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Tip: Understanding Rank

PEP-Web Tip of the Day

When you do a search, you can sort the results bibliographically alphabetical or by “rank”. What is Rank?

Rank refers to the search engine’s “best guess” as to the relevance of the result to the search you specified. The exact method of ranking used varies a bit depending on the search. In its most basic level, when you specify a single search term, rank looks at the density of the matches for the word in the document, and how close to the beginning of the document they appear as a measure of importance to the paper’s topic. The documents with the most matches and where the term is deemed to have the most importance, have the highest “relevance” and are ranked first (presented first).

When you specify more than one term to appear anywhere in the article, the method is similar, but the search engine looks at how many of those terms appear, and how close together they appear, how close to the beginning of the document, and can even take into account the relative rarity of the search terms and their density in the retrieved file, where infrequent terms count more heavily than common terms.

To see a simple example of this, search for the words (not the phrase, so no quotes):

unconscious communications

Look at the density of matches in each document on the first page of the hits. Then go to the last page of matched documents, and observe the density of matches within the documents.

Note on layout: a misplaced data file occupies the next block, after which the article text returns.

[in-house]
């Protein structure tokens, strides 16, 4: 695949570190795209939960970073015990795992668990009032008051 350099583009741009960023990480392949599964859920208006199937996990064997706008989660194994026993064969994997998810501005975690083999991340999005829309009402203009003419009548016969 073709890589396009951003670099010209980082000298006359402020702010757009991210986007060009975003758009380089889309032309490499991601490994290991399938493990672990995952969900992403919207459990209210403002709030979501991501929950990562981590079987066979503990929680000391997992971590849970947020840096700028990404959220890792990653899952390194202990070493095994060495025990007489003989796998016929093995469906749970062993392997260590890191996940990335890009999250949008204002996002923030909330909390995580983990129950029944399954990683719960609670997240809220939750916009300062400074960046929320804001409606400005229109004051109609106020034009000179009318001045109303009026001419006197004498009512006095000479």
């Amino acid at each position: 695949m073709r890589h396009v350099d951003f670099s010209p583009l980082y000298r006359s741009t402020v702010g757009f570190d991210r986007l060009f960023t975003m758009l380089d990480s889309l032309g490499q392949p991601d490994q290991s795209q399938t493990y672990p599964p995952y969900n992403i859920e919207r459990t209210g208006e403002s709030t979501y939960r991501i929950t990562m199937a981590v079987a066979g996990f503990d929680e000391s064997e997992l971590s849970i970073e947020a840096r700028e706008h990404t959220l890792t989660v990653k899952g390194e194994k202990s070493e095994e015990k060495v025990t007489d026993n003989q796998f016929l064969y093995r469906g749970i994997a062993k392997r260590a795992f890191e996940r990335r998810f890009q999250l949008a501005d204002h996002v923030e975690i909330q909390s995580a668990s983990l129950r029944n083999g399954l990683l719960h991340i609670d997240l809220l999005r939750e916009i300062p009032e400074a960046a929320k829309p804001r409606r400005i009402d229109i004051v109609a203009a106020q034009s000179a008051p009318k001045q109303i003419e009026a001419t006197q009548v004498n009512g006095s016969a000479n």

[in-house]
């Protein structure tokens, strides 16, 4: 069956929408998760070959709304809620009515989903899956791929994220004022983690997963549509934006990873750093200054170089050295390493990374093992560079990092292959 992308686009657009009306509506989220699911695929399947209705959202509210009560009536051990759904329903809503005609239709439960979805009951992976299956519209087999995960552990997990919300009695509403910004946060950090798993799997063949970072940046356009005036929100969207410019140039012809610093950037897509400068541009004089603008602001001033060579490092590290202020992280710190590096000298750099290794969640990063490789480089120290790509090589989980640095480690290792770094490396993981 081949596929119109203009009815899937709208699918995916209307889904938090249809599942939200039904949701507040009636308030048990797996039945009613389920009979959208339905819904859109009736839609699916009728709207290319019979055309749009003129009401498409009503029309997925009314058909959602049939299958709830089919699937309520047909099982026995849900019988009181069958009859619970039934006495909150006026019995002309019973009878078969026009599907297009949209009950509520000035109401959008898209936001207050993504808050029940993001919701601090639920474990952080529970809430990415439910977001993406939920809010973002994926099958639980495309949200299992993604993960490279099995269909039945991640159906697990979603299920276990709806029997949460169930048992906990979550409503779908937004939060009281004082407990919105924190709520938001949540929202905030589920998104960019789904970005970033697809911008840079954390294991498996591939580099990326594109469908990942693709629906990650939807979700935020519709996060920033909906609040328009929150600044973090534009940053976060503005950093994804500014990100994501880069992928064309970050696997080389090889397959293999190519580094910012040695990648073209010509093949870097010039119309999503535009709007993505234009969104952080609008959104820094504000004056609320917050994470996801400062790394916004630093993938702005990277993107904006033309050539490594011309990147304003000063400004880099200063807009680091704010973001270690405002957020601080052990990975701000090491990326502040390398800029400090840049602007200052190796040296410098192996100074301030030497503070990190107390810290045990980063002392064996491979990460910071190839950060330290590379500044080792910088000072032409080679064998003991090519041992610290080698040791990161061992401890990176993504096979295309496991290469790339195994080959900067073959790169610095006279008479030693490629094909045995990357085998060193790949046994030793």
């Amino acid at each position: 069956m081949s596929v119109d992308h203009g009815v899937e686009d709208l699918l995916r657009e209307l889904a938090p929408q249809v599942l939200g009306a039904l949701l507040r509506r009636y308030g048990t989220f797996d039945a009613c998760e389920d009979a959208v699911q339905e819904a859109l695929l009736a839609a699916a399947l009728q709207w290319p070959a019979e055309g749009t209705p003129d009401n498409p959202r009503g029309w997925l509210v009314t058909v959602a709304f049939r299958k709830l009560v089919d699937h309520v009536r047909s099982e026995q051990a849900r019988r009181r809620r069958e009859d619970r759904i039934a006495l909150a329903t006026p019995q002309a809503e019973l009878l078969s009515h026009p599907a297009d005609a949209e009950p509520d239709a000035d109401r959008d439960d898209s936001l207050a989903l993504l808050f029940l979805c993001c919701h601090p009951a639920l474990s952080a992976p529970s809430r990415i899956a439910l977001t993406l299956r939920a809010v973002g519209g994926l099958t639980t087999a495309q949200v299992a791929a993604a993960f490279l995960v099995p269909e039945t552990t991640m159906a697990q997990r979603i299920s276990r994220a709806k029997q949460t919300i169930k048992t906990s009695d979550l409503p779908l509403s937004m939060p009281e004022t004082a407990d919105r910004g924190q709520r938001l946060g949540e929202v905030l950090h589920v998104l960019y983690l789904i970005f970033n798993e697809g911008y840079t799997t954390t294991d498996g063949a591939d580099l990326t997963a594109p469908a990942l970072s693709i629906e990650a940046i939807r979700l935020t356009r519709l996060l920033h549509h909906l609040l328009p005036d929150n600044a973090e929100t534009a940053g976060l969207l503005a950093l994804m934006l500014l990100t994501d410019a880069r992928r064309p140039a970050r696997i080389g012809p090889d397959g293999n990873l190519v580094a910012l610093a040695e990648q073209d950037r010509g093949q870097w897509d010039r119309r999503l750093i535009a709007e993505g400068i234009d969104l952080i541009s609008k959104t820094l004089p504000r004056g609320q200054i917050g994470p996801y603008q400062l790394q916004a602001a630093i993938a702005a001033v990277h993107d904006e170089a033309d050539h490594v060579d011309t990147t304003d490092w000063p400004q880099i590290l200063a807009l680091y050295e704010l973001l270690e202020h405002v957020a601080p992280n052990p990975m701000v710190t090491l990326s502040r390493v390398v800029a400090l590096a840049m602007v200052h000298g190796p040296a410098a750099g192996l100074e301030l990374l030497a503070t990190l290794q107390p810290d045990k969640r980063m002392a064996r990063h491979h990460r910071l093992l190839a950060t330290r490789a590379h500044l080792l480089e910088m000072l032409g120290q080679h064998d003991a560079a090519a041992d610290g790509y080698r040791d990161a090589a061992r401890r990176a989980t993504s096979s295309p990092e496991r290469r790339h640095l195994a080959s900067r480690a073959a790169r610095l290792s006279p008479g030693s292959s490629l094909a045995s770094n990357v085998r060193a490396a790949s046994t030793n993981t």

A more complex search illustrates this nicely with a single page and only 15 matches:

counter*tr* w/25 “liv* out” w/25 enact*

There are a lot of word forms and variants of the words (due to the * wildcards) above that can match, but the proximity (w/25) clause limits the potential for matching. What’s interesting here though is how easily you can see the match density decrease as you view down the short list.

The end result of selecting order by rank is that the search engine’s best “guess” as to which articles are more relevant appear higher on the list than less relevant articles.

For the complete list of tips, see PEP-Web Tips on the PEP-Web support page.

Raymond, L. (2016). On: Letter from Boston. Int. J. Psycho-Anal., 97(1):177.

(2016). International Journal of Psycho-Analysis, 97(1):177

Letter to the Editor

On: Letter from Boston Related Papers

Laurie Raymond, M.D.

Dear Editor,

In the Letter from Boston (IJP 96(3):513-20, 2015) by Anton Kris, Ellen Pinsky, and Janet Noonan, there is a correction I would like to submit in its description of the PINE Psychoanalytic Center “functioning as a society without an ongoing institute.” While we do not yet know the direction of the PINE Psychoanalytic Center in future years, we are in fact at this time a functioning Society and Institute with ACPE Accreditation until 2017. We have 31 full faculty members including 4 training analysts, as well as 11 training analysts now at the Boston Psychoanalytic Society and Institute who can serve as training analysts for future candidates. We graduated two senior candidates this past June, and we have one senior candidate remaining who is likely to graduate in 2016. We have been in consultation with Dr Phil Lebovitz, Co-Chair of the APsaA Committee on Collaborative Institute Development (CCID) since June, 2014 for the maintaining of PINE.

Laurie Raymond MD

President

PINE Psychoanalytic Center, PO Box 920762, Needham, MA, 02492-0008, USA

E-mail: office@pineanalysis.org

[This is a summary excerpt from the full text of the journal article. The full text of the document is available to journal subscribers on the publisher's website here.]

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